Jakob Emerson | The DePaulia
The deadline for DePaul commencement speaker applications is April 12, but at a university with a large student body, how are student speakers chosen and what does it take to give an address at commencement?
Students are chosen by a selection committee that reviews applications, narrowing down and choosing who they would like to see come in to give a mock presentation of their speech before making their final decisions.
Josh Covell, assistant director of graduate student services and a member of the speaker selection committee, said the committee is made up of one representative from each college and student representatives and staff members from the Office of Academic Events. DePaul’s commencement site also lists representatives from student government as part of the committee.
The application site outlines some of the guidelines the selection committee looks at when evaluating speeches. This includes a three- to five-minute time length, and an ability to keep the DePaul themes broad since speakers, except for those in business, will be addressing students from another school or college.
The submission process requires a one-minute video clip of applicants delivering clips of their commencement speech.
Paty Arreola, associate director of graduate student services in the College of Science and Health advising office and a member of the selection committee, said the video is one of the most beneficial elements when reviewing applications.
“Seeing them recite their speech is very helpful in narrowing it down,” she said.
The number of submissions varies from college to college. Covell said there were 82 submissions last year.
“We’re still not talking a ton of submissions, though, so eligible students who can craft a polished and interesting commencement speech have a good chance of at least being able to audition with their piece,” he said.
Chanell Bell, a 2018 masters graduate from the Theater School and commencement speaker said at first she didn’t think her speech would be selected.
“I kind of knew I wanted to do something different […] kind of like a spoken word thing, which I actually didn’t think would be selected,” she said. “But I guess I just decided to apply because […] I wanted the committee to see that […] it just doesn’t have to be traditional. It could be something else and it could be more inspiring.”
The committee values speeches that take the general college experience a step further and provide a focus on the unique aspects of the DePaul experience.
Covell said he asks himself a series of questions when evaluating applications, including “Have they done the emotional exploration to make a speech that leaves an impact?” and “Have they connected to the Vincentian mission in a meaningful way?”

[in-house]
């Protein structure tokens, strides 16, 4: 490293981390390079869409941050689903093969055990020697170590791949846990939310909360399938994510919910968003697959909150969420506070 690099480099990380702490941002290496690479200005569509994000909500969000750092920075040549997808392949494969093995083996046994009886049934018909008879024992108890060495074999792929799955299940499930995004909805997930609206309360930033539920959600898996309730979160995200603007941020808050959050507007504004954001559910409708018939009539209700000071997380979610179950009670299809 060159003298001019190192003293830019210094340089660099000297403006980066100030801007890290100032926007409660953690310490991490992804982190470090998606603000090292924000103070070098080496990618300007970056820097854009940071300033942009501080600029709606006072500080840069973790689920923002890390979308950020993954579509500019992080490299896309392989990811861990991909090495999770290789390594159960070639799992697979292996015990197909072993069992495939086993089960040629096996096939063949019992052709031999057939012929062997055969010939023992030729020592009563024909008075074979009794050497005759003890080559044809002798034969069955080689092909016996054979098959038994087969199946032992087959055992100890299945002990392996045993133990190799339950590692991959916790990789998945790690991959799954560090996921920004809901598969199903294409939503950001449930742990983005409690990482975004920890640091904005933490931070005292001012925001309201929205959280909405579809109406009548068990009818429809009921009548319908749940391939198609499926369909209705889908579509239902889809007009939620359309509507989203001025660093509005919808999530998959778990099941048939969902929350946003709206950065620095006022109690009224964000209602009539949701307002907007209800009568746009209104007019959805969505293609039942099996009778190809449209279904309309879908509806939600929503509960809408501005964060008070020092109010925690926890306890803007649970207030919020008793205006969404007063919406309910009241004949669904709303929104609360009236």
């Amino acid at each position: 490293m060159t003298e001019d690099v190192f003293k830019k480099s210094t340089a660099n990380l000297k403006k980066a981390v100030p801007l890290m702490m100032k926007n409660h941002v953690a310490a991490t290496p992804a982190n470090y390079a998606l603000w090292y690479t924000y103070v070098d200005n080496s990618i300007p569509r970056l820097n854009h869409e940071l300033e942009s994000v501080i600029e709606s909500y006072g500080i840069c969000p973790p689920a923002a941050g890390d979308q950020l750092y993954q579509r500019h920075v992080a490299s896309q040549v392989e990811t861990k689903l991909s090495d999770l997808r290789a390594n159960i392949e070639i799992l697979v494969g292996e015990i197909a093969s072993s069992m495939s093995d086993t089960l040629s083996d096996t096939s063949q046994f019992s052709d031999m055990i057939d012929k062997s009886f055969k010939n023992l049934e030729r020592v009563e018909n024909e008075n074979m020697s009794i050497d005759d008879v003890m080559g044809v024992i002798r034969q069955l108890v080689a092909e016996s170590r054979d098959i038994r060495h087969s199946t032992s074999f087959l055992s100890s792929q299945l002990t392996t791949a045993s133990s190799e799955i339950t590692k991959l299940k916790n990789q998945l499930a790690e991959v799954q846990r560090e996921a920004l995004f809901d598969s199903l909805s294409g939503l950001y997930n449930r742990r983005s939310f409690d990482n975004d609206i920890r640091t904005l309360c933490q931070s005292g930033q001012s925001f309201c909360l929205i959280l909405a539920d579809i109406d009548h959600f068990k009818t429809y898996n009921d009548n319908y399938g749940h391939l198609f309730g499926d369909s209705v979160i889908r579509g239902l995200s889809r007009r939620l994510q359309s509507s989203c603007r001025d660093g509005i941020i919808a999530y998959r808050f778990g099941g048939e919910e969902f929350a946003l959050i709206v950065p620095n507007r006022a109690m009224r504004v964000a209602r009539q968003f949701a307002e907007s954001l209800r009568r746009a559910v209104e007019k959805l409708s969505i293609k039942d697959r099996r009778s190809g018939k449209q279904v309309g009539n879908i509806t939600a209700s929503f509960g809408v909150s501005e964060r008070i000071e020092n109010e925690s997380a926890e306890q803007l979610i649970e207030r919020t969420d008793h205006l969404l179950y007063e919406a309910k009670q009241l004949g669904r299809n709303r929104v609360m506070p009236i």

Both delivering a speech that speaks to the larger DePaul community and finding balance when incorporating personal stories are key elements from memorable past speakers. Barbara Willard, associate professor of communication studies and chair of the selection committee acknowledged what makes a speaker stand out in the application process.
“When a student has content that is able to speak to a broad audience, but also has a compelling story – perhaps about immigration, or overcoming illness or a particular challenge – then that will make them stand out among the pool,” she said.
What about what not to do?
“If you could present your speech any year, you probably need to do a little more to connect it to the present,” he said. “I wouldn’t say that…we want the student speaker’s entire life story, but I think sharing some of what they had to overcome to get there and who was there to help them along the way can be the common thread that connects all of the students in the ceremony.”
Once the student speakers are selected, they must attend rehearsals where they are coached by both their faculty advisor, and then the entire committee, on how to improve their delivery.
“The preparation process once I was selected, that was shocking, but it was also really beautiful because I felt supported,” she said. “They didn’t just select us and then show up on graduation day and you have no idea what you’re doing.”
Bell entered the process with a theater background, which already requires vital public speaking skills, but other students weren’t coming from backgrounds that are as strongly built on public speaking, making the coaching especially useful.
“I kind of got to watch some of their speeches really transform into like an actual performance and that was really cool,” she said.
The day of commencement, speakers often get to spend some time with the president and vice president.
“That part of the process felt like an honor. I guess I didn’t realize how much of an honor being the student speaker is until I got there,” Bell said.
Students who are even thinking about being a commencement speaker shouldn’t shy away from applying, Willard said.
“Take Nike’s advice: Just Do It. You would be surprised at how you will rise to the occasion.”